From Camden westward the towpath continues in a quiet stretch, one without locks all the way to Paddington and beyond, since the Canal’s maximum elevation has now been reached. The Pirate Castle sits bankside, a bizarre but well-intentioned water-activities center and indoor play space for children. It looks like something out of Disneyland. Near it, colorful graffiti cover walls. Every now and then you pass, usually under a bridge, the shabby encampments of people sleeping rough, emphatically not a Disneyland touch. A fashion shoot takes place under a bridge crossing, with elaborate camera, light reflectors, and posing model. Again I am reminded of walking on the High Line in New York. Besides these sights, there is little to note west of Camden as for a mile or so the Canal passes through subdued residential neighborhoods. Then it turns abruptly right past a Chinese restaurant housed in a pagoda floating in the water, a splash of bright red against the dirty green of canal water and the bright green of landscaping, and it enters Regent’s Park, curving to follow the line of the park’s northern boundary. No rough sleepers here, nor moored narrowboats, only greenery, and on the north side of the towpath the giant outdoor aviary of the Zoological Society of London, a soaring steel-and-mesh affair designed by Lord Snowden. Peacocks and ibises patrol the ground while hawks perch on metal struts, watching me watching them.
Beyond the Zoo but still in Regent’s Park, across the Canal on the south bank, six giant mansions in cream-colored stucco loom up. Their elevation above the water is part of the original Regent’s Park plan. Nash (or the Prince Regent) wanted the watercourse to be sunken so that the traffic using it, dirty 19th-century coal and hay barges, would not spoil householders’ vistas across the parterres. I used to think that the six houses were themselves respectably old and Nash-designed, dwellings like those in the elegant terraces and circles further south in the Park. Paul Knox’s 2015 book London: Architecture, Building and Social Change set me right. These mansions were in fact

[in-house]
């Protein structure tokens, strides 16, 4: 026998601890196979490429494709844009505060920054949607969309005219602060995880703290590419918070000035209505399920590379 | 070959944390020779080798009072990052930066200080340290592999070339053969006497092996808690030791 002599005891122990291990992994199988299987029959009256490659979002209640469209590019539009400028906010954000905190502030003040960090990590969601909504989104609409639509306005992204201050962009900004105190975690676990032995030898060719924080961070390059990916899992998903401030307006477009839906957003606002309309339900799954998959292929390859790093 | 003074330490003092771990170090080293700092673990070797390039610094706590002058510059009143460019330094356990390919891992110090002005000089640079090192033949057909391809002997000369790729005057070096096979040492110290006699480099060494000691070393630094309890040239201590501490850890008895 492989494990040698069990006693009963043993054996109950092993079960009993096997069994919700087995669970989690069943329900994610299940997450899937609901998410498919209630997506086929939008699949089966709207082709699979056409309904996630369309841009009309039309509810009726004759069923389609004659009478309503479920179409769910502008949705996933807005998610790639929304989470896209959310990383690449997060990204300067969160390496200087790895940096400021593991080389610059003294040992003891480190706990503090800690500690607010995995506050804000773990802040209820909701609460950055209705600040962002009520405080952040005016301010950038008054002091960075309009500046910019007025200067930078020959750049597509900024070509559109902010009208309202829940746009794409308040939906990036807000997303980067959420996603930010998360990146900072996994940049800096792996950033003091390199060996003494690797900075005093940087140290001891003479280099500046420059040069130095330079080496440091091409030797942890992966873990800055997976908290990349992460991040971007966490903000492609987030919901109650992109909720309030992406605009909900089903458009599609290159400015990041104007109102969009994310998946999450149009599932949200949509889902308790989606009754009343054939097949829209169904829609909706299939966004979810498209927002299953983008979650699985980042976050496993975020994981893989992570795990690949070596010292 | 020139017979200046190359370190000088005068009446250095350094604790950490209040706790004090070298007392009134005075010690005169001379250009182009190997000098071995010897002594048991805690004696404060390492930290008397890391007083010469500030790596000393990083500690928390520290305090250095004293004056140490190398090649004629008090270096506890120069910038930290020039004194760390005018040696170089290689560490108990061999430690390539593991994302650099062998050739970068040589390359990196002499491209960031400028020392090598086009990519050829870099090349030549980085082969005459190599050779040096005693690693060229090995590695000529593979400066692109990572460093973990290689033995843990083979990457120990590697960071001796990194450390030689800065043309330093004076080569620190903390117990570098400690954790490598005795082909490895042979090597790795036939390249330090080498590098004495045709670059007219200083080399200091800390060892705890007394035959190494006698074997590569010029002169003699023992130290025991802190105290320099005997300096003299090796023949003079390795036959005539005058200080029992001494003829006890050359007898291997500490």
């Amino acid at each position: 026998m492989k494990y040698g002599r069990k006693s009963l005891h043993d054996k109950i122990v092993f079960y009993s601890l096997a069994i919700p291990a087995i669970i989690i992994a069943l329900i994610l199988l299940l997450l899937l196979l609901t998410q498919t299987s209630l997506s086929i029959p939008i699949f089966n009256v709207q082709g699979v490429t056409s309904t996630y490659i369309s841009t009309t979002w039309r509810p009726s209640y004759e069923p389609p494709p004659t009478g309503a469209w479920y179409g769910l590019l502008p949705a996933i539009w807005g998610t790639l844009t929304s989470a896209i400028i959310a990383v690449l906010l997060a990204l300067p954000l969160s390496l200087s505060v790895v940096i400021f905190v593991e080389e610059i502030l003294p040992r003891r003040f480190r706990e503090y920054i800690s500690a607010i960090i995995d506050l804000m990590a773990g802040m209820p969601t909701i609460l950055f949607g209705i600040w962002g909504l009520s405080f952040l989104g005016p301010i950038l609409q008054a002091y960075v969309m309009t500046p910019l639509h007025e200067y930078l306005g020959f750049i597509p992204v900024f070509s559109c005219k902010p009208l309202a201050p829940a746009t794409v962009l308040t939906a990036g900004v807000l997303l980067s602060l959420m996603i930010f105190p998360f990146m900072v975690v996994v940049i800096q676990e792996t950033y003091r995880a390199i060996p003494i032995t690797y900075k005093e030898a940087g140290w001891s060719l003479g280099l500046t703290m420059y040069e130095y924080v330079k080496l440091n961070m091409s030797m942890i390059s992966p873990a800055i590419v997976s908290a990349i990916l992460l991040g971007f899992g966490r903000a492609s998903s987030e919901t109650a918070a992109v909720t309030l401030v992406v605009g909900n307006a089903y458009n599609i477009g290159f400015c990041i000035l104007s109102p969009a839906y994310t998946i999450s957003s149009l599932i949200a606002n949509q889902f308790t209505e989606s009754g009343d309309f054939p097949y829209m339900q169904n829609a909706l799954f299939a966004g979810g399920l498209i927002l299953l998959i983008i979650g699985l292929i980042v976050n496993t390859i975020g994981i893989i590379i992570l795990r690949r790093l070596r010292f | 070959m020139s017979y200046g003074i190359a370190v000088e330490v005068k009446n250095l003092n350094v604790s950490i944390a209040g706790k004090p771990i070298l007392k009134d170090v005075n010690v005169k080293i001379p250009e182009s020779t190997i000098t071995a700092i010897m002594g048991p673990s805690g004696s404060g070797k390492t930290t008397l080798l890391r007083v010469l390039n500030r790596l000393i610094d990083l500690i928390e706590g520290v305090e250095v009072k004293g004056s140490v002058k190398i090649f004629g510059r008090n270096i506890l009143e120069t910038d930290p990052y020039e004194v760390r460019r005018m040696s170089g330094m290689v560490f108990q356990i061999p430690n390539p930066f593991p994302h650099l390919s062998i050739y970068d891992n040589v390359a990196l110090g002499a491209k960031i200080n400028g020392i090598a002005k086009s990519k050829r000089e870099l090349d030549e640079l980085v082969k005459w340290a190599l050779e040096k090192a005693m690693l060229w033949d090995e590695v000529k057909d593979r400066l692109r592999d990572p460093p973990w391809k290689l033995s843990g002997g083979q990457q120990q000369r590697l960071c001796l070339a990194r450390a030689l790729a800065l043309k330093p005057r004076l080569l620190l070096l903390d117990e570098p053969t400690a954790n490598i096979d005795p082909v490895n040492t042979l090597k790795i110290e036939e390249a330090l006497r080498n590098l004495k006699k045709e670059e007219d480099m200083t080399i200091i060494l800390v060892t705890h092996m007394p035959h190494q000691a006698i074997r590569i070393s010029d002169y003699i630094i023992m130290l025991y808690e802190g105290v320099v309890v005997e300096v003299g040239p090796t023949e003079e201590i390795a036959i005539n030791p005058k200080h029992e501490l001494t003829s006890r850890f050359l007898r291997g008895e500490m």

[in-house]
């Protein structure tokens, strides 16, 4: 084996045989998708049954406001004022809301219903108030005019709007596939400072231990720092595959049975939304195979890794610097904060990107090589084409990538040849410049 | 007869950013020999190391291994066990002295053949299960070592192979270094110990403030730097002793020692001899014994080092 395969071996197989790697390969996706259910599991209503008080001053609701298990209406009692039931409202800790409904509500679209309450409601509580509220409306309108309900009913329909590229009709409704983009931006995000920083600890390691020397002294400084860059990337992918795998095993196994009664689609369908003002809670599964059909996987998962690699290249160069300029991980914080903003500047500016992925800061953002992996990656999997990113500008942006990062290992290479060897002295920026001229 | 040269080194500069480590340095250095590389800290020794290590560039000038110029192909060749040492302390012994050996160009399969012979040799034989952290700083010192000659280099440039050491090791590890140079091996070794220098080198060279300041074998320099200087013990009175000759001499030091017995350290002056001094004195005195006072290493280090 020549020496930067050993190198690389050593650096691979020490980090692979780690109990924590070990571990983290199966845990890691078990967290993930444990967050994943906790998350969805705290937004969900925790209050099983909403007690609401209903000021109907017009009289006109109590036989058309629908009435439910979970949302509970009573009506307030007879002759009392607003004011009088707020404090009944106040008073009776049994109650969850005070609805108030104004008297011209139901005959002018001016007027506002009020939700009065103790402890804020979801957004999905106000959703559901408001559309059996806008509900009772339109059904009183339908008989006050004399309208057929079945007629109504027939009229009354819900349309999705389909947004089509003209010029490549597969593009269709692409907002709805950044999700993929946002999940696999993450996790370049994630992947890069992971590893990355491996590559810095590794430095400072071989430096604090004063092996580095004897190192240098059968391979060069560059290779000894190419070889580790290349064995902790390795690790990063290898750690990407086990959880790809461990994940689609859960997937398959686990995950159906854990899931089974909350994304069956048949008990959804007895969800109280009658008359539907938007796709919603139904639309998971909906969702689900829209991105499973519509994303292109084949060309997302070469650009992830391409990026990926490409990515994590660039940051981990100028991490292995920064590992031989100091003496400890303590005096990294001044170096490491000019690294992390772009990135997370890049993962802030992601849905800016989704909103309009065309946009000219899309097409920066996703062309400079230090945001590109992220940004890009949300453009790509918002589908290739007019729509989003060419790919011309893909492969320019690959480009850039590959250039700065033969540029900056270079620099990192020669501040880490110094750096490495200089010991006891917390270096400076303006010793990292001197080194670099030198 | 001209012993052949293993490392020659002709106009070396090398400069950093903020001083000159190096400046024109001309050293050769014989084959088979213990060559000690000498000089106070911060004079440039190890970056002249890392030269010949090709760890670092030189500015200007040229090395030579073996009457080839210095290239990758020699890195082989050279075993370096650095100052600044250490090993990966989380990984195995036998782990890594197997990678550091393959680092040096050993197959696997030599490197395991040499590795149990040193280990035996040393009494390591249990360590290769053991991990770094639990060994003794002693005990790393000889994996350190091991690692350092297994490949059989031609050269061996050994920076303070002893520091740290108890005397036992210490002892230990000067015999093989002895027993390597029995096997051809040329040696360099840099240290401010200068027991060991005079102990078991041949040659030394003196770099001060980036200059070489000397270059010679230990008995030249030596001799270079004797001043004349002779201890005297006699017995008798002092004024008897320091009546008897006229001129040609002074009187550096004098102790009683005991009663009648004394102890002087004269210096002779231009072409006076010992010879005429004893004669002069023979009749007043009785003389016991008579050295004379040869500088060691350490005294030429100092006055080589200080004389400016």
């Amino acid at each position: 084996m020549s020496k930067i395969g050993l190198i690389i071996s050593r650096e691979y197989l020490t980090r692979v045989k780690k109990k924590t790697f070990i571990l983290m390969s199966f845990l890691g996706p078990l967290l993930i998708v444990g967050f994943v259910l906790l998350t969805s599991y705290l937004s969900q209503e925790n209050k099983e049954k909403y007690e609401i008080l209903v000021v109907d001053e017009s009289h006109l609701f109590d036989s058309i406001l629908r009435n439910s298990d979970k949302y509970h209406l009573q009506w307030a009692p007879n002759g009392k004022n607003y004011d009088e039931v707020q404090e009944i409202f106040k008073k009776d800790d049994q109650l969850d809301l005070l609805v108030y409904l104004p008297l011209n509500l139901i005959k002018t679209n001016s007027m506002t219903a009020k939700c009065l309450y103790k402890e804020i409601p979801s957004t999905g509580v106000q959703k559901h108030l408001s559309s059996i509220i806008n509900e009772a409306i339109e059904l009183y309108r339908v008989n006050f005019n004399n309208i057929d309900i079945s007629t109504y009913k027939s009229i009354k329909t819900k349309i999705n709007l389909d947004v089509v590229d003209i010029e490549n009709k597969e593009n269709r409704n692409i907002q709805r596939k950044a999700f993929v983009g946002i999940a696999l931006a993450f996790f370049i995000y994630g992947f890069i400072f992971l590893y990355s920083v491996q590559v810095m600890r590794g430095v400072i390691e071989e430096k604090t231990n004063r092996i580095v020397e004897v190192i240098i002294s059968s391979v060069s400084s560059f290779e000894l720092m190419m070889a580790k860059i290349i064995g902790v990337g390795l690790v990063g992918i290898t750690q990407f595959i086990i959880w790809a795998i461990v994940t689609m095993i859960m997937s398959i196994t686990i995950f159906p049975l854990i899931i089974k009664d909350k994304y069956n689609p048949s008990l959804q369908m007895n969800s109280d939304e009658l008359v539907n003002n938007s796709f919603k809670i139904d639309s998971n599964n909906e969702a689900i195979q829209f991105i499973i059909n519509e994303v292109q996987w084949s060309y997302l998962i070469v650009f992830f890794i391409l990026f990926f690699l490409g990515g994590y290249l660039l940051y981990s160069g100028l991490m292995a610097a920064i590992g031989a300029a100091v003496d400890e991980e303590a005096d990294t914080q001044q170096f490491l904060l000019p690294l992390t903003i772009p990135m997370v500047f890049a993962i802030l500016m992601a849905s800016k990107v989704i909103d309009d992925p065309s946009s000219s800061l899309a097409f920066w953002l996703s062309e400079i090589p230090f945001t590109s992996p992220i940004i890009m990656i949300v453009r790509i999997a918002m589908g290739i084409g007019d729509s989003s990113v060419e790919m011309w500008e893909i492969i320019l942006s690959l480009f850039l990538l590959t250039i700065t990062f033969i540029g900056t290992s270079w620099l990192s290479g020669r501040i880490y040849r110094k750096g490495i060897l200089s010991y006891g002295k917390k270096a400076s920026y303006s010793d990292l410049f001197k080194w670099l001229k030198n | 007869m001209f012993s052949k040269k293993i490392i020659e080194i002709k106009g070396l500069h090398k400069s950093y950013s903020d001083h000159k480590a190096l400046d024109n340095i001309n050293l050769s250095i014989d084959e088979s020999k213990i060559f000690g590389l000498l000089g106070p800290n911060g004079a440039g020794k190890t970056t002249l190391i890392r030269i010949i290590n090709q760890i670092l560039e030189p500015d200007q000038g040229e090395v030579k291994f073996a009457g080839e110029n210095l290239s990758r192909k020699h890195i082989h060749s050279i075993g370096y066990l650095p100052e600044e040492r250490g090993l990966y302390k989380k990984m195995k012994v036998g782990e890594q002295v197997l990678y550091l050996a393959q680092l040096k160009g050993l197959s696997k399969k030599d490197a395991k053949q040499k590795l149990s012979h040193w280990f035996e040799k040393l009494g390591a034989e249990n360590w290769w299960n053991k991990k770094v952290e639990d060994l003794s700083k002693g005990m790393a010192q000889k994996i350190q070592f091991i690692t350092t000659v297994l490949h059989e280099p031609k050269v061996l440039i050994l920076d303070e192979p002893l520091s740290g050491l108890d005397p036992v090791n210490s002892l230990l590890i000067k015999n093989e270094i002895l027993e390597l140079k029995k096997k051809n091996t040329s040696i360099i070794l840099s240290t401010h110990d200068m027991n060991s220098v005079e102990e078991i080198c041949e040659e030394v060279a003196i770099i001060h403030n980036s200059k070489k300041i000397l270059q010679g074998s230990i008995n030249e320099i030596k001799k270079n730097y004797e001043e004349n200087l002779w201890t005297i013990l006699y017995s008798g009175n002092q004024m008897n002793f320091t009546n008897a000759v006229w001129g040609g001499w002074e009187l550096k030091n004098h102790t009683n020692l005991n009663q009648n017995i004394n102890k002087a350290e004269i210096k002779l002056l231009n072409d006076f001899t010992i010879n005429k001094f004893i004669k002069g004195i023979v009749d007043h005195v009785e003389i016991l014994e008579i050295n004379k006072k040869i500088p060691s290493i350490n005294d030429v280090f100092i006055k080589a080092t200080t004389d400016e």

commissioned by the Crown Estate for the northwestern edge of Regent’s Park and built from 1987 onwards, the last being completed in 2008. The architect, Quinlan Terry, intended the six villas to be a demonstration of the range of the Classical tradition (but with interiors customized to the lifestyles of today’s super-rich). Accordingly, there are Corinthian, Gothick, Veneto, Tuscan and Regency villas, as well as the Doric villa. Vulgar and ostentatious even in the context of Nash’s Regency grandiosity, it is as if a row of McMansions has been transplanted from an affluent Atlanta exurb.
So it is contemporary not Regency money on architectural display here, and looking carefully I can convince myself that I do see vulgarity in the facades, not elegance. I would be pleased to get a glimpse of the McMansions’ owners, Chinese investment bankers, Russian oligarchs, Saudi princes, pleased to stand for a while watching them watching me, but I have never seen anyone about.